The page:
At the heart of whiteness studies is the invisibility of whiteness and white privilege (Ahmed, 2004). Whiteness is thought of as the hidden criterion to which every other race is measured against. Through the lens of whiteness, the “other” is seen as deviant (Ahmed, 2004). The invisibility of whiteness, however, is only from the perspective of those who are white (Matthews, 2012). To people who are not white, it is pervasive and blatant. People see whiteness because they experience its effects. A useful comparison can be drawn between the unrecognised privileges of males, and those of white people (McIntosh, 1988). It is not unusual for men to acknowledge that women are disadvantaged. With that said, McIntosh (1988) argues that white privilege is in the same manner without recognition and thus preserved. McIntosh (1988) views white privilege as an invisible collection of unearned assets that is of benefit to white people on a daily basis. As a result of its invisibility, the predominant systems of white racism operate on an unconscious level (McIntosh, 1988). White people have come to adopt certain physical and mental ways of interacting in the world that lack conscious attention and reflection which ultimately perpetuate systems of white privilege (Sullivan, 2006). White …show more content…
Frankenburg (1993) argues that studying whiteness will put whiteness in the centre of the spotlight of intellectual inquiry. Frankenburg (1993) further questions why scholars need to explore whiteness, identifying that there is a risk of contributing to the process of re-centering, rather than de-centering it, while reifying the term and inhabitants of whiteness. Furthermore, re-centering whiteness may result in whiteness studies developing into a discourse of love, lending itself to narcissistic self-promotion. This in turn would see whiteness progressing into social and bodily models (Ahmed,
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Throughout history whites have been known to be narcissistic and power hungry. The desire for power and the power they thought they had, clouded their vision and thinking of what was moral and what wasn’t. For example, when whites first saw the blacks they immediately thought that they were superior. However, the whites were also threatened by them,
America is a diverse melting pot of various ethnicities and heritages all blended together to create the American society. As beautiful as that is, America as a population is mired in fear of addressing issues such as white privilege which is the product of discrimination and racism. White privilege is viewed by those opposed to it that those who are privilege received unwarranted success as a result of status, luck and privilege rather than putting in hard work or using their brain to earn their success. The existence of discrimination from white privilege comes from the privilege attained by a certain as well as oppression and social prejudice facing certain other groups or races. Individuals who are privileged in one society seldomly are unaware of their privilege, not because of their own doing, but simply because it is very easy to be oblivious to the privilege when you have never seen its adverse effect from the other side.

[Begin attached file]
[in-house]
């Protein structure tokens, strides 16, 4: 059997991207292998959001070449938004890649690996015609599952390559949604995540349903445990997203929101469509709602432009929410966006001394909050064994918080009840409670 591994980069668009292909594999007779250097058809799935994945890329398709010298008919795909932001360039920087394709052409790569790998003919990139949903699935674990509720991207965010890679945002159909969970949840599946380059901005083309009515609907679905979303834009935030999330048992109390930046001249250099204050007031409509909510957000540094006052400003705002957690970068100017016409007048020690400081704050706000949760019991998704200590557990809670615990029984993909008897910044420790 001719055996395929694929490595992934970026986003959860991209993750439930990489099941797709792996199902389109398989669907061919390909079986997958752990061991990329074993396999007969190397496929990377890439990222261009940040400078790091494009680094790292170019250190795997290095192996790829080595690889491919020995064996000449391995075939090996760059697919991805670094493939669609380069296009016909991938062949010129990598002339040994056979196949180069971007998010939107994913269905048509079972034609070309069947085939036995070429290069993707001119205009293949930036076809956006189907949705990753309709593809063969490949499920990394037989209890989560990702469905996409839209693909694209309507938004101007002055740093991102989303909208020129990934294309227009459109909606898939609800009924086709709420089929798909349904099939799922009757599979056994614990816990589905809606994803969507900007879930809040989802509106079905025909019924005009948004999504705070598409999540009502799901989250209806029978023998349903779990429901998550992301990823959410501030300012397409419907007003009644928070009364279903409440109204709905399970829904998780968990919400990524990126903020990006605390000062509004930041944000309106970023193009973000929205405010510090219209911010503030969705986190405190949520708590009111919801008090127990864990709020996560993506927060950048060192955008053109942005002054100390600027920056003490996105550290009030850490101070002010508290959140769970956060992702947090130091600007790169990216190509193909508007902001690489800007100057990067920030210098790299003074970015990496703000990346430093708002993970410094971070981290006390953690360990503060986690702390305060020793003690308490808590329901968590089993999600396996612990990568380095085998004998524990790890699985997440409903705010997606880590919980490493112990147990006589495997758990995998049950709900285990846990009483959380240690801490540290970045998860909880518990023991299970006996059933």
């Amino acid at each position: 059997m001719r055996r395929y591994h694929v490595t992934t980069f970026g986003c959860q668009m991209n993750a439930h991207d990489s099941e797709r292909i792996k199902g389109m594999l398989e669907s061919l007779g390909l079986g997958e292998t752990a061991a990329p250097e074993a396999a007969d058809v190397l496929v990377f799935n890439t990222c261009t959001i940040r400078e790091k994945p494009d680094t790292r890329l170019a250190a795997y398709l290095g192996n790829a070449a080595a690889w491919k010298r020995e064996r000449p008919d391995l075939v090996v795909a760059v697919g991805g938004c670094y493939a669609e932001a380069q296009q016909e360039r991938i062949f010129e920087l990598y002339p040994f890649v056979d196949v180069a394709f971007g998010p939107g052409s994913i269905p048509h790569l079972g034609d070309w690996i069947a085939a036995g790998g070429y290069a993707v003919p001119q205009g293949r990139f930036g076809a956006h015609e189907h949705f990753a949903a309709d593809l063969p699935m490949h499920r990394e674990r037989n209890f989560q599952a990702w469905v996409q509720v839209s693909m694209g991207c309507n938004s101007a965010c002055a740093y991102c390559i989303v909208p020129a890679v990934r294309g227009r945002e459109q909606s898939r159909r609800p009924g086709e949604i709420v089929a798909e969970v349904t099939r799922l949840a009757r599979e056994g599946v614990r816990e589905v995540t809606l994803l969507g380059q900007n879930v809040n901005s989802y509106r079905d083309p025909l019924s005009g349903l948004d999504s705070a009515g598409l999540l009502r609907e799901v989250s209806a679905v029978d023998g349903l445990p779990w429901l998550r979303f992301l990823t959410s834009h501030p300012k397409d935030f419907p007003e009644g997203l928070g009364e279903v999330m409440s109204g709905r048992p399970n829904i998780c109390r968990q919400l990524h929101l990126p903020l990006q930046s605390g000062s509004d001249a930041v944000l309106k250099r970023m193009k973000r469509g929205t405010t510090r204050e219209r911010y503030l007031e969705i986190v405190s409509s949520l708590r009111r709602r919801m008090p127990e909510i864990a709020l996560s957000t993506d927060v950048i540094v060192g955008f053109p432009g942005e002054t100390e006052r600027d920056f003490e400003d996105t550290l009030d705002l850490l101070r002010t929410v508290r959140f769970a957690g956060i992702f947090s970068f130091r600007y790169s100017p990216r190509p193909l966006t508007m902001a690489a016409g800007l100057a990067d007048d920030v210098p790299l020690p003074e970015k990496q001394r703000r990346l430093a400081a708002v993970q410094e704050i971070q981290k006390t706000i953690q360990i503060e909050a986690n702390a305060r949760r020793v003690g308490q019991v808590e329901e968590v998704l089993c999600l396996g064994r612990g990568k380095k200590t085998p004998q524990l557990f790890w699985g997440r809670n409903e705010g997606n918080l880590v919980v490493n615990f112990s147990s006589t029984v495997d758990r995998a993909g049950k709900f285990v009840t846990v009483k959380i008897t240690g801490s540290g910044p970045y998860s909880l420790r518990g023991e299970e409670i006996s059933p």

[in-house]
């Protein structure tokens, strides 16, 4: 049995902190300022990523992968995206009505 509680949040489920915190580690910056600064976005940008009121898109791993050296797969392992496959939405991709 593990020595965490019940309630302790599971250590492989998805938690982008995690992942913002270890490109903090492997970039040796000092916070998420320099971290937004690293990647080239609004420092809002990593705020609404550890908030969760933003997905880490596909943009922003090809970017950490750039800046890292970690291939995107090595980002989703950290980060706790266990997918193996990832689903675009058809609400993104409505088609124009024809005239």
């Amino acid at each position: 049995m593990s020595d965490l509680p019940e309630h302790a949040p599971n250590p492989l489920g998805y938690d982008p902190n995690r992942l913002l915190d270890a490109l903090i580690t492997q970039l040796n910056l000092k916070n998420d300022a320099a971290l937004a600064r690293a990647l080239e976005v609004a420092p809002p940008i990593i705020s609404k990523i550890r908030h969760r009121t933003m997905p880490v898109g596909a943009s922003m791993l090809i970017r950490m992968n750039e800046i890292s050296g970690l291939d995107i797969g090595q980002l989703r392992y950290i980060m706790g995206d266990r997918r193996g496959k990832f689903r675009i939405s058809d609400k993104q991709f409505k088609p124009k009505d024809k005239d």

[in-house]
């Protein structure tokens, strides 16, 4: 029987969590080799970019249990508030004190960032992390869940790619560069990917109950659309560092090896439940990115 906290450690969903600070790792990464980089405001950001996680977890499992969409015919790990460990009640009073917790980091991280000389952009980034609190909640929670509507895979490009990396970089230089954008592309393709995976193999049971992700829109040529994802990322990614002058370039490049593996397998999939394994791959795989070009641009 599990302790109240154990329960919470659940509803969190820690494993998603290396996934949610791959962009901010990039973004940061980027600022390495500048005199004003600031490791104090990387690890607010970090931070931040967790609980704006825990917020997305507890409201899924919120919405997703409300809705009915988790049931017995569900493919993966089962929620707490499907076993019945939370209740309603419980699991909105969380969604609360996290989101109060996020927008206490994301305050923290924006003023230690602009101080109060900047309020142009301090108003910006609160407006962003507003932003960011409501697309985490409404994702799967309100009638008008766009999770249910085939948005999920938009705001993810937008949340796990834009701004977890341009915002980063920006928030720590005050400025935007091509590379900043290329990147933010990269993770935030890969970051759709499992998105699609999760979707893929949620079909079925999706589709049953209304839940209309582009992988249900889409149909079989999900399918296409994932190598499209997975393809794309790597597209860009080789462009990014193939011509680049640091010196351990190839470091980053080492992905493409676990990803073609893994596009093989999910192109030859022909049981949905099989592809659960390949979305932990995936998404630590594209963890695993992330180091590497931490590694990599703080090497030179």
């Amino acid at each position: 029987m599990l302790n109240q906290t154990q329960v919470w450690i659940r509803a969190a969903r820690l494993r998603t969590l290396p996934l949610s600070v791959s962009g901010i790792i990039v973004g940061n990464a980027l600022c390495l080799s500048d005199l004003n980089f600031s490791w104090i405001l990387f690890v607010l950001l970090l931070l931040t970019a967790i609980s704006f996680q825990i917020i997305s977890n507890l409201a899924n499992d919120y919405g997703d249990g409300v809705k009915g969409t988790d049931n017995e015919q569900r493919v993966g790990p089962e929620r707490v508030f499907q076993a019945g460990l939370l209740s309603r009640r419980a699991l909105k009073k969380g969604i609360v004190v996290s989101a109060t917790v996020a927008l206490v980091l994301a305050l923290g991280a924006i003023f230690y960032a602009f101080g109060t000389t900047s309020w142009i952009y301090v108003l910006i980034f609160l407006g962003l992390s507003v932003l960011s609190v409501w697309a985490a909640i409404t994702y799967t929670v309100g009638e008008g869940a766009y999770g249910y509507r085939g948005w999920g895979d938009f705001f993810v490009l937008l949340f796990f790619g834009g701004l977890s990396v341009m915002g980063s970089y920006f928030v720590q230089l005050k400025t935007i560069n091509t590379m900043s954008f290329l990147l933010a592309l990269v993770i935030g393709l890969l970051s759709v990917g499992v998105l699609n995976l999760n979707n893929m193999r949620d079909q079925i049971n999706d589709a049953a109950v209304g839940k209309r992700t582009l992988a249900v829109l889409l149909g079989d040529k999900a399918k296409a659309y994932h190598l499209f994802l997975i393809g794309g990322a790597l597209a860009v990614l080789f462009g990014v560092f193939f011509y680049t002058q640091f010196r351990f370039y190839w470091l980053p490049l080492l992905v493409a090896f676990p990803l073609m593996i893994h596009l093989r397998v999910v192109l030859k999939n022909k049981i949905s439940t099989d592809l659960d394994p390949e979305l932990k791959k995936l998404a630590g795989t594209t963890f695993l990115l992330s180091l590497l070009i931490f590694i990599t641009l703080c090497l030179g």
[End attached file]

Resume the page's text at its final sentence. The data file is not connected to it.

I had always thought of race as a biological construct, but Takaki's argument that whiteness is a social construct created to maintain power and privilege for white people challenged my understanding of race in society. He challenges the previous understanding of race and how it operates in society by explaining how different ethnic groups were considered "non-white" but eventually assimilated into mainstream American society by adopting whiteness. Takaki's exploration of the concept of whiteness is particularly insightful as it reveals how social constructs can be used to oppress and marginalize certain groups. This idea highlights the importance of understanding the ways in which power and privilege operate in society and how they affect different communities. Overall, Takaki's chapter serves as a powerful reminder of the importance of recognizing and celebrating the diversity of America's history and the ongoing struggle for social
Through the experiences of their characters and themselves, these authors demonstrate the emotional and psychological toll that passing as white can take on individuals. Passing as white, which is the act of hiding one's racial identity in order to escape discrimination, can lead to a loss of one's true identity and a disconnection from one's sense of self. This is illustrated in Larsen's novel through the characters of Irene and Clare, who both choose to pass as white but ultimately realize the limitations and drawbacks of this decision. Similarly, in McWilliams' and Lusasik's personal accounts, it is shown that passing as white can lead to alienation, disconnection, and emotional turmoil. Furthermore, these works also highlight the societal pressure and discrimination that individuals of color face, which can lead them to make the decision to pass as white.
White Privilege: Unpacking the Invisible Knapsack”, she notes that the whites in America are taught not to recognize their white privilege as males are taught not to recognize male privilege. Whites were also taught to see racism as something that puts people at a disadvantage rather than something that puts people at an advantage as well. Therefore, McIntosh decides to unpack her invisible knapsack and list 46 privileges she was granted because of her skin color. In Audre Lorde’s essay, she argues that feminists must critically examine their own use of dominant concepts. She also mentions that academic knowledge is based on an institution that has excluded people of colour.
Passing by Bella Larsen is a novel that exemplifies the complex nature of racial identity politics and how it can be a negative force of oppression. The book explores the experiences of two Black women, Irene and Clare, who both "pass" as white in order to gain access to certain privileges and protections that come with whiteness. This paper will argue that the racial identity politics of Passing can be a negative force of oppression, perpetuating white supremacist systems by inherently proposing that whiteness is superior or at least more advantageous. Passing reveals the conflict between race and identity politics, highlighting the negative impact that racial identity politics can have on the lives of black women. The theme of passing allows